Your Ultimate Guide to Living Your Best Vegetarian Life at the 2019 VegFest O‘ahu

On September 21, try jackfruit tacos and cauliflower shawarma while learning about a more sustainable plant-based Island lifestyle.
Photos: Courtesy of VegFest O‘ahu


Explore Honolulu’s plant-based food scene; catch a mini-class in yoga, hula or dance; try vegan versions of some familiar comfort foods; and learn more about sustainable living island-style at the fourth VegFest O‘ahu on the grounds of Honolulu’s Civic Center.


SEE ALSO: A Meat Eater’s Guide to Vegetarian Burgers in Hawai‘i


What it is

Organizers put together a full day of activities that include guest speakers, musicians and an eclectic mix of plant-based foods, information on climate change and how to get involved on a variety of issues connected to a better planet. Admission and parking is free for the all-day event though some vendors will charge for food or other products available for sale. 


Event producer Joy Waters promises a feast for all the senses. “It’s not just about the delicious food,” she says. Plant-based food is officially a trend, with sales that grew five times more than total grocery sales in the U.S. this year (11% versus 2%), according to industry data. Dining Alliance Restaurant organization says sales of meat alternatives rose by a staggering 268% from 2018 to 2019, even before Burger King rolled out the Impossible Burger nationwide.


The mini-classes will be run every half hour by the Still & Moving Center. A Harmony Haven tent will offer gong sound baths. And this year’s event coincides with Peace Day so there will be a special presentation by the bishop of the Honpa Hongwanji Temple with a choir and dancers performing the Golden Chain Buddhist sutra. And a Peace Day Lounge will provide a history of how Peace Day got started in Hawai‘i.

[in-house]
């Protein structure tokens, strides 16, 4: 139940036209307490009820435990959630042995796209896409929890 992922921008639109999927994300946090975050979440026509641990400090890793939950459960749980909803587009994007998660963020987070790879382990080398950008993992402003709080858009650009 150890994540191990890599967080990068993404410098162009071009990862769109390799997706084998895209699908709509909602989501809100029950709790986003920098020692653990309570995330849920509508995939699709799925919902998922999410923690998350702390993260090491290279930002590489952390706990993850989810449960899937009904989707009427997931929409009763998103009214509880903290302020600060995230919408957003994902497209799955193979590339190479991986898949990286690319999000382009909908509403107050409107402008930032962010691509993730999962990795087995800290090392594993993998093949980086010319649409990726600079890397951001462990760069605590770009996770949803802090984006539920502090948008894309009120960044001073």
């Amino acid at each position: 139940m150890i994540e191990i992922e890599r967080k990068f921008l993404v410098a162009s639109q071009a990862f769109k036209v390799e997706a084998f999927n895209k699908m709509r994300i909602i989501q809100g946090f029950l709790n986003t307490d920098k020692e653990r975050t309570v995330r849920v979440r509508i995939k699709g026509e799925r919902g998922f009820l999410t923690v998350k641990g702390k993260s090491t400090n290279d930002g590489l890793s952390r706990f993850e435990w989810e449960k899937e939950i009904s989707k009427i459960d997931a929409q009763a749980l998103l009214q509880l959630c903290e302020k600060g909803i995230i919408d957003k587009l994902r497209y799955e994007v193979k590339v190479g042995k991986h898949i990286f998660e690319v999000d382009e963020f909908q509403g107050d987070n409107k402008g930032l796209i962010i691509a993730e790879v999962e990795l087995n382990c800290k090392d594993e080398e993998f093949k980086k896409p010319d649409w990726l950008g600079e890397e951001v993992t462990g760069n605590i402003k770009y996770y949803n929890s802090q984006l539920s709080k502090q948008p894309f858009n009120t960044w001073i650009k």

SEE ALSO: We Tried the Nia Move It Class at Still and Moving Center in Kaka‘ako

Uncle’s vegan ice cream sandwiches


When and Where

Sept. 21, from 11:30 a.m. to 5 p.m. at the Frank F. Fasi Civic Grounds near the Sky Gate sculpture.


Where to Park

Public parking is free at the adjacent government lots on the weekends. Entrance to the underground parking lot is closest to 651 S. Beretania St. from the far left lane, just past Alapaʻi Street, where the metered stalls are free on Saturday. Bicycle: The Frank F. Fasi Civic Grounds are at the west end of the King Street Cycle Track, a protected, two-way bike lane. (A bike rack is on the Capitol side near Punchbowl Street.)


How Much It Costs

It’s free to attend, park and try various samples. About 50 vendors will be showcasing and selling their specialties: food, fashion, bags and other products.


SEE ALSO: The 12 Best Vegetarian and Vegan Dishes on O‘ahu Right Now


vegan loco moco from Down To Earth


What to Eat, Drink and Buy

There will be even more food vendors than last year’s event, which drew close to 5,000 people. One of the more unusual dishes is a sandwich that looks a lot like fried chicken but is made with banana tree flowers from Fresh Over Flesh, a Downtown-based pop-up/caterer. Best to bring some cash for ease of purchasing.